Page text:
A survey for the trainees to complete at the end of the rotation was developed to obtain feedback on the modules (Appendix G: feedback survey). The goal of this survey was not to evaluate the learner on knowledge but to assess his or her own sense of confidence, as well as to get feedback on how to improve the modules. In the past, the CREOG in-service exam had given a separate genetics score, but this score was removed in 2018. For that reason, we were unable to use this objective measure. Some published genetics quizzes exist in the literature that could also have been used for more objective assessment of knowledge.6

Results

These modules were first implemented at a single academic institution. The facilitators included an MFM geneticist and a prenatal genetic counselor. To date, 15 OB-GYN residents have completed the modules as part of their ultrasound rotation. Facilitators described the curriculum as “easy to implement within the confines of the rotation.” At this institution, when the rotation’s clinical locations changed, the timing and day of the week that the student met to review the articles with the facilitator were also moved. Early verbal feedback from learners at the site included the suggestion that “cases help to ‘ground’ the articles better.” Based on this feedback, the cases were created.

More recently, we adapted the curriculum and rolled it out at a second academic center. Here, the facilitator was also an MFM geneticist. In this iteration, six OB-GYN interns have completed the curriculum. They used a mix of article discussions and cases. We added the opportunity to work with a cancer genetic counselor at this site about halfway through our year.

Overall, 11 of the 21 residents completed the feedback survey. Among those, there was an even spread from both institutions. All respondents felt that the modules were helpful in increasing knowledge of prenatal genetics. Additionally, all respondents indicated that they would recommend these modules to other residents, and all felt more comfortable counseling patients about screening options for aneuploidy. Trainees felt similarly about counseling for diagnostic testing, with 73% strongly agreeing that the modules increased confidence in counseling about diagnostic testing for aneuploidy. More information about trainee responses can be found in the Table.

Table. Postcurriculum Survey Results (n = 11)
Statement
No. (%) Who Agreed or Strongly Agreed
The genetics curriculum was helpful in increasing my knowledge of prenatal genetics.
11 (100%)
The genetics curriculum was helpful in increasing my knowledge of cancer genetics.
3 (27%)
I would recommend this curriculum to other residents.
11 (100%)
After completing the genetics curriculum, I felt more comfortable counseling patients about screening options for aneuploidy.
11 (100%)
After completing the genetics curriculum, I felt more comfortable counseling patients about diagnostic testing for aneuploidy.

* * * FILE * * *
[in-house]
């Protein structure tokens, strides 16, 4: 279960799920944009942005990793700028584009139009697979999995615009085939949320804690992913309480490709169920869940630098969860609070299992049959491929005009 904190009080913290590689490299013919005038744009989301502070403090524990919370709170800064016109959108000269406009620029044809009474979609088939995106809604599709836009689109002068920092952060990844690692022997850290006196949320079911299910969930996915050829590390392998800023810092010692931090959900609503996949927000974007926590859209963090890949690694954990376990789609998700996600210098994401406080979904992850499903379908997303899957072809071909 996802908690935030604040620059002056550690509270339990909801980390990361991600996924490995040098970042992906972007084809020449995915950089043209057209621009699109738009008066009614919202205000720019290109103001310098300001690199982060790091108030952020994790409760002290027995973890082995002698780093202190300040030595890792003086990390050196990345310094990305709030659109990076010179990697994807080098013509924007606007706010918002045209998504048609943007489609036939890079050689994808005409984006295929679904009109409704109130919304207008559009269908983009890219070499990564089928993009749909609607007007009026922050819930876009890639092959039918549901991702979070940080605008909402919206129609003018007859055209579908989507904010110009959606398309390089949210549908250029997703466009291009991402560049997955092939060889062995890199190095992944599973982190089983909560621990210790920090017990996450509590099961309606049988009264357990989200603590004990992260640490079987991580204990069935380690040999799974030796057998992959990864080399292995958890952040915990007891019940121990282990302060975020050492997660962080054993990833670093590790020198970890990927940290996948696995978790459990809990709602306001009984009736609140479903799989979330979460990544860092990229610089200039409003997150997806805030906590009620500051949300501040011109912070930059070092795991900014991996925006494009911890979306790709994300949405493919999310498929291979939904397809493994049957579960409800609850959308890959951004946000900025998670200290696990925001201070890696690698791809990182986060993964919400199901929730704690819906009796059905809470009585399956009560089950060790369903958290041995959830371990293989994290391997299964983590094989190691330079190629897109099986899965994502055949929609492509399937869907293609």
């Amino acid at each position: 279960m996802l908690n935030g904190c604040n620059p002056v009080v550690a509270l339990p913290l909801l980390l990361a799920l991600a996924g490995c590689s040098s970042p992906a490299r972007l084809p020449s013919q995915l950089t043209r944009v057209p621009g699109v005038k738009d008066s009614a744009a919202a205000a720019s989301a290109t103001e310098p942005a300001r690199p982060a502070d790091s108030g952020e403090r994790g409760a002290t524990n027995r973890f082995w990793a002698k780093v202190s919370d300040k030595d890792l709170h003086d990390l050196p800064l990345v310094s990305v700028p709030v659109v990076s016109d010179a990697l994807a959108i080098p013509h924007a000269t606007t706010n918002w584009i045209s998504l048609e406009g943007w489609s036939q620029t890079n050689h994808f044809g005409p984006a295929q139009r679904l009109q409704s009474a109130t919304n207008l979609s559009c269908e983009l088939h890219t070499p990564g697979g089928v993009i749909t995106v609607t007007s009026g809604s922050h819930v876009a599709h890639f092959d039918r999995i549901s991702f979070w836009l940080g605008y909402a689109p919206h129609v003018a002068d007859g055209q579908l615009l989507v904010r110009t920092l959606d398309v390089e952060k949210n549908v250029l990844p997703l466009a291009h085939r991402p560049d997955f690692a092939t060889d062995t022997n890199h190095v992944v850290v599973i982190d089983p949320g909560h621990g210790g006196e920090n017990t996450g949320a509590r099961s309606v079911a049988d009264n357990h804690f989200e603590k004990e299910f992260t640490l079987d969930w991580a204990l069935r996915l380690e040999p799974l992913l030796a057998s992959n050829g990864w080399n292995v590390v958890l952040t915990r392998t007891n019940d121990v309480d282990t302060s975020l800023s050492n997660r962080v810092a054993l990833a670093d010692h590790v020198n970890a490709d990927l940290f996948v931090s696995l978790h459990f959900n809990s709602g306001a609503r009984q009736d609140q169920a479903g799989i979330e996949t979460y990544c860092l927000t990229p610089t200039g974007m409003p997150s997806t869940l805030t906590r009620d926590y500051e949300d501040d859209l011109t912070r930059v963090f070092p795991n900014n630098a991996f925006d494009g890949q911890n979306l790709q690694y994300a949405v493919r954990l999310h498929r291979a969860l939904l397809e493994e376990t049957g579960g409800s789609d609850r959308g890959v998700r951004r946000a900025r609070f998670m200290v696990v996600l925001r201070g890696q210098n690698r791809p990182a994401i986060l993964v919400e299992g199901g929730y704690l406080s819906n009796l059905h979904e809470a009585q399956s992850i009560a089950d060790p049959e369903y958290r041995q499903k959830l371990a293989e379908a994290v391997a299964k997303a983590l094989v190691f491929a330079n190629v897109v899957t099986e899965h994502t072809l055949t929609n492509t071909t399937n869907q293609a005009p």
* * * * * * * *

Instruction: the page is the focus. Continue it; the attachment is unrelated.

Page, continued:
11 (100%)

Regarding Module 5 (cancer genetics), only 27% of learners found it helpful, while five out of 11 did not feel it increased knowledge about cancer genetics. Based on this feedback, we connected with our gynecologic oncology colleagues and were able to identify an oncologic genetic counselor for our trainees to work with during the rotation. Since this experience was added, learners have found it “really interesting” and “wish there was more than ½ a day.” Additional comments included “Seeing the genetic counselor in action helped to cement the cancer genetics aspects more so than the articles alone” and “[the experience] was quite valuable to see how she spoke with patients about cancer screening.”

Overall, 73% of trainees enjoyed the discussion format. Trainees felt that “the discussions were a nice way to review and learn the material” and “appreciated the time with the faculty to ask questions.” All learners who responded to the survey felt the articles were helpful, with 73% finding them very helpful. Only a third of respondents felt that the modules made the CREOG exam easier.

The feedback from the facilitators was also positive. They said that “in-person feedback from learners has been quite positive.” Facilitators also commented that “this was an easy implementation as it is built into clinical time.” Finally, one stated, “these modules add a valuable and necessary dimension to the ultrasound rotation.” Faculty also enjoyed the one-on-one time with residents. Importantly, our residency program directors appreciated that the curriculum was low cost and associated with CREOG objectives and ACGME milestones.

Discussion

For individuals training to care for women throughout their life span, genetics and genetic screening and testing play a critical role in medical management. In the setting of obstetric care, sometimes prenatal genetic counseling can feel overwhelming with all of the options for carrier and aneuploidy screening. These modules represent a low-cost, easily implementable genetics curriculum for women’s health that is linked to the CREOG objectives and ACGME milestones. The modules attempt to help the learner gain confidence regarding knowledge and counseling in these specific areas. A strength of the modules is that they can stand alone or be implemented as a set. Additionally, the modules are case based, can be used for large- or small-group didactics or as part of a broader rotation, and are linked to topically pertinent peer-reviewed articles.

Overall, our development and implementation have been relatively straightforward. Having motivated faculty facilitators has been helpful. Because our faculty were excited to teach this material, implementation was smooth. As with any curriculum, having motivated faculty makes a difference in the ease of implementation and continuation of use.

Connecting the curriculum to a rotation is helpful, as it enables the knowledge to build and be reinforced weekly. Such a connection also creates a consistent scheduled teaching time and sets expectations so that the learner is more prepared for the sessions. Time with genetic counselors (both prenatal and oncology) is valuable and is recommended as part of the modules.

Overall, for our residents who completed the modules, the curriculum helped improve their understanding of prenatal genetics. As a result, they felt more comfortable explaining the prenatal screening and diagnostic testing to patients. Genetics education had been an area of weakness for residents at both sites but now is considered a strength. Although knowledge and confidence about cancer genetics need more attention, we feel that the current exposure and education are better than what existed previously. Development and implementation of these five modules have made a difference not only in resident knowledge but also in patient care.